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Industrial PC supports range of I/O modules

Dec 11, 2009 — by Jonathan Angel — from the LinuxDevices Archive — views

Acromag announced an industrial PC with an internal carrier card, designed to accept up to four SCSI II-interfaced I/O modules. The IOS-7200 runs Linux or Windows on an AMD Geode LX800 CPU, uses hard disk or solid state storage, has a CompactFlash slot, and runs fanlessly, according to the company.

Acromag says its IOS-7200 is intended for factory automation, aerospace, and transportation, plus test and measurement, among other uses. A key feature of the system (below) is the slide-out carrier board depicted later in this story, which is designed to accept up to four I/O modules. The separately available modules — more than 20 are offered, with facilities such as analog and digital I/O, a variety of serial ports, an Altera Cyclone II FPGA, and TTL or LVDS video — connect to the carrier board via 50-pin SCSI II interfaces, the company says.


Acromag IOS-7200
(Click to enlarge)

According to Acromag, the IOS-7200 remains shock- and vibration-resistant no matter what modules are installed, runs fanlessly, and has an operating temperature range of -40 to 167 deg. F (-40 to 75 deg. C). It's said conductive cooling plates and thermal pads keep things cool by wicking heat away to the aluminum enclosure, equipped with external cooling fins.

The IOS-7200 uses a 500MHz AMD Geode LX800 CPU and CS5536 companion chip, and supports up to 1GB of RAM via a single SODIMM slot, says Acromag. The system is available with a Windows Embedded Standard 2009 image preinstalled on a CompactFlash card, but Windows XP Embedded and Linux are also supported. There's room internally for a 2.5-inch PATA-interfaced disk drive, the company adds.


The Acromag IOS-7200's slide-out drawer holds optional modules
(Click to enlarge)

Apart from the optional modules, the system's standard I/O includes two 10/100 Ethernet ports (via an Intel 82551ER chip), four USB 2.0 ports, two serial ports (one RS232, one RS232/485), and a VGA output. Audio I/O is also provided in the form of a microphone input and a speaker output, Acromag adds.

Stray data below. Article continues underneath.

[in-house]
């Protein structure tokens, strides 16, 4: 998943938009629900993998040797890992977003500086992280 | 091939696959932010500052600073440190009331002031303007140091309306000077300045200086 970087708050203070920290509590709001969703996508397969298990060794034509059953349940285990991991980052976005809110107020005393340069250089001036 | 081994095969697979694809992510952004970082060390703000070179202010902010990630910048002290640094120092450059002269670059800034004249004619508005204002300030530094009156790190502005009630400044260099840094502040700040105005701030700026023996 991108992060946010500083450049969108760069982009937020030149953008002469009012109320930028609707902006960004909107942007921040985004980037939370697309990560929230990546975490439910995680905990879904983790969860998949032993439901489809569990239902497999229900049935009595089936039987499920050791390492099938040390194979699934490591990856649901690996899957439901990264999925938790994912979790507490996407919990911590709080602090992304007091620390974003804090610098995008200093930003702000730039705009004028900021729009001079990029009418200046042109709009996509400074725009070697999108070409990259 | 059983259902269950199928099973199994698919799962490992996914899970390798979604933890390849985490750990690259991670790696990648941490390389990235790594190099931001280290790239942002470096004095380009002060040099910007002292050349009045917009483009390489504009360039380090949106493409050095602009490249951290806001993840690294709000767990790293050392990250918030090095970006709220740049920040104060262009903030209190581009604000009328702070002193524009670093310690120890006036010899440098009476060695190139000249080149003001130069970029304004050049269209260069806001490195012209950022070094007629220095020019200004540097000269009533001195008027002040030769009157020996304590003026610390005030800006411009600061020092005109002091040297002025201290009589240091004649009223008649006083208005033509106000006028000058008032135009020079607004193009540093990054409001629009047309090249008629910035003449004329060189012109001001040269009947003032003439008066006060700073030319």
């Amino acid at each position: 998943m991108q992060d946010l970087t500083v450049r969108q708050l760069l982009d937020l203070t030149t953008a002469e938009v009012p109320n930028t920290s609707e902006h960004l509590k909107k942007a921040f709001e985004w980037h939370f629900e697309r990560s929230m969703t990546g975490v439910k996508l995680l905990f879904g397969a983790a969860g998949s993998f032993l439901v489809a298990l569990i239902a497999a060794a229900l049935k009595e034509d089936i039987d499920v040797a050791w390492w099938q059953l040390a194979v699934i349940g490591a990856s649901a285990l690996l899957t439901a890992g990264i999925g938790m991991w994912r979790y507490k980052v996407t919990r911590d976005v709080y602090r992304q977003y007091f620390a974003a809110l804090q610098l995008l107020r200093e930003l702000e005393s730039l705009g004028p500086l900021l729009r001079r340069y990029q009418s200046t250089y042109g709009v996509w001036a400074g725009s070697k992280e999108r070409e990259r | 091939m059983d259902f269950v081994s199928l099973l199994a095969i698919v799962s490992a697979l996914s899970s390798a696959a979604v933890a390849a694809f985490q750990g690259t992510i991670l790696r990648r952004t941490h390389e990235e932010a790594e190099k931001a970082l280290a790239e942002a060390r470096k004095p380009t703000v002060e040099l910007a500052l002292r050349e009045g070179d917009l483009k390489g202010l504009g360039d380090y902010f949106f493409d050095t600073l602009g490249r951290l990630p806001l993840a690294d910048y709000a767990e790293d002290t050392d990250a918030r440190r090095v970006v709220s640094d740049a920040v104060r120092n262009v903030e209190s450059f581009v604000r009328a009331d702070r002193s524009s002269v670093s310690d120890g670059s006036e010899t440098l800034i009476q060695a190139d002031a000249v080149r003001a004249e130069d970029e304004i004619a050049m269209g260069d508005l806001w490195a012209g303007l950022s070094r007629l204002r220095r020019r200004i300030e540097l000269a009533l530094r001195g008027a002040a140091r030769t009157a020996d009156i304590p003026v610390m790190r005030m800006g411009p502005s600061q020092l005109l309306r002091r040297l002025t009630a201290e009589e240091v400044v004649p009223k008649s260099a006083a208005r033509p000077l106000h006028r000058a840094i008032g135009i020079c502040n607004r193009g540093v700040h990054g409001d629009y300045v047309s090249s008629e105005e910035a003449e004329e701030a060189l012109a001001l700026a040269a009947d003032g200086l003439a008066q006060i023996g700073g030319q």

Acromag says the IOS-7200 can withstand shocks of up to 50G (11ms duration), or random vibration of 5Grms (random, 5 to 5–MHz). Power requirements, meanwhile, range from 5 to 32VDC, with typical usage amounting to 30 Watts, the company says.

Features and specifications listed by Acromag for the IOS-7200 include:

  • Processor — AMD Geode LX800 clocked at 500MHz
  • Chipset — AMD CS5536
  • Memory — 512MB standard; upgradeable to 1GB via single SODIMM socket
  • Storage — CompactFlash slot, or 2.5-inch bay for optional PATA HDD/SDD
  • Expansion — removable drawer holds up to 4 x I/O modules
  • Networking — 2 x 10/100 Ethernet
  • Other I/O:
    • 4 x USB 2.0
    • 1 x VGA
    • 1 x RS232 and 1 x RS232/485
    • Audio — mic in and speaker out
  • Power — 9 to 23VDC, via external AC adapter
  • Operating range — -40 to 167 deg. F (-40 to 75 deg. C)
  • Dimensions — 11.8 x 7.3 x 3.0 inches (299.7 x 182.9 x 76.2mm)
  • Weight — 5.95 pounds (2.70kg)

Availability

Acromag's IOS-7200 is available now, priced at approximately $1,700 without an operating system. An IOS-7400 version, replacing the AMD processor with an Intel Atom N270, will apparently also be available for an extra $500.

More information may be found on the Acromag website, here.


This article was originally published on LinuxDevices.com and has been donated to the open source community by QuinStreet Inc. Please visit LinuxToday.com for up-to-date news and articles about Linux and open source.



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